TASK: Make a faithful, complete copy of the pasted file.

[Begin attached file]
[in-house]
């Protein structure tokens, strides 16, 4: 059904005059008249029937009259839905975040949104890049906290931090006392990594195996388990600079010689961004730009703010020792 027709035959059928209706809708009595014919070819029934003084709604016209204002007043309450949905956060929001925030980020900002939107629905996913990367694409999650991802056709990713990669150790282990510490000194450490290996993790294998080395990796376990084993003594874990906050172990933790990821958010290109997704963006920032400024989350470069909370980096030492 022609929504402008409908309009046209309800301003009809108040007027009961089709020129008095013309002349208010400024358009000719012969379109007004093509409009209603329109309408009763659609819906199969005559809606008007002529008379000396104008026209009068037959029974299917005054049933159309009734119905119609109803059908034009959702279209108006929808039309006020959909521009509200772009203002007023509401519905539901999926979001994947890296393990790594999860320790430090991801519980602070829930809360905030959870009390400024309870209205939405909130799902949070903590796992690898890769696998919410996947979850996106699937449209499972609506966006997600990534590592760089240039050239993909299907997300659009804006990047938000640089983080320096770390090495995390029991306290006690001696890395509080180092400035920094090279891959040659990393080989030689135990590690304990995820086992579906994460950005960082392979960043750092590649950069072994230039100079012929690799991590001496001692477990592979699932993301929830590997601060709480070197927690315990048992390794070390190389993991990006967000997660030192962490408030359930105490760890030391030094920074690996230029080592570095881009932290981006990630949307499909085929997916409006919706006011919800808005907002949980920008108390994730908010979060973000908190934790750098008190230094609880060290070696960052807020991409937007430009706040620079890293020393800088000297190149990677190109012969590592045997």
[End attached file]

[in-house]
């Protein structure tokens, strides 16, 4: 059904005059008249029937009259839905975040949104890049906290931090006392990594195996388990600079010689961004730009703010020792 027709035959059928209706809708009595014919070819029934003084709604016209204002007043309450949905956060929001925030980020900002939107629905996913990367694409999650991802056709990713990669150790282990510490000194450490290996993790294998080395990796376990084993003594874990906050172990933790990821958010290109997704963006920032400024989350470069909370980096030492 022609929504402008409908309009046209309800301003009809108040007027009961089709020129008095013309002349208010400024358009000719012969379109007004093509409009209603329109309408009763659609819906199969005559809606008007002529008379000396104008026209009068037959029974299917005054049933159309009734119905119609109803059908034009959702279209108006929808039309006020959909521009509200772009203002007023509401519905539901999926979001994947890296393990790594999860320790430090991801519980602070829930809360905030959870009390400024309870209205939405909130799902949070903590796992690898890769696998919410996947979850996106699937449209499972609506966006997600990534590592760089240039050239993909299907997300659009804006990047938000640089983080320096770390090495995390029991306290006690001696890395509080180092400035920094090279891959040659990393080989030689135990590690304990995820086992579906994460950005960082392979960043750092590649950069072994230039100079012929690799991590001496001692477990592979699932993301929830590997601060709480070197927690315990048992390794070390190389993991990006967000997660030192962490408030359930105490760890030391030094920074690996230029080592570095881009932290981006990630949307499909085929997916409006919706006011919800808005907002949980920008108390994730908010979060973000908190934790750098008190230094609880060290070696960052807020991409937007430009706040620079890293020393800088000297190149990677190109012969590592045997």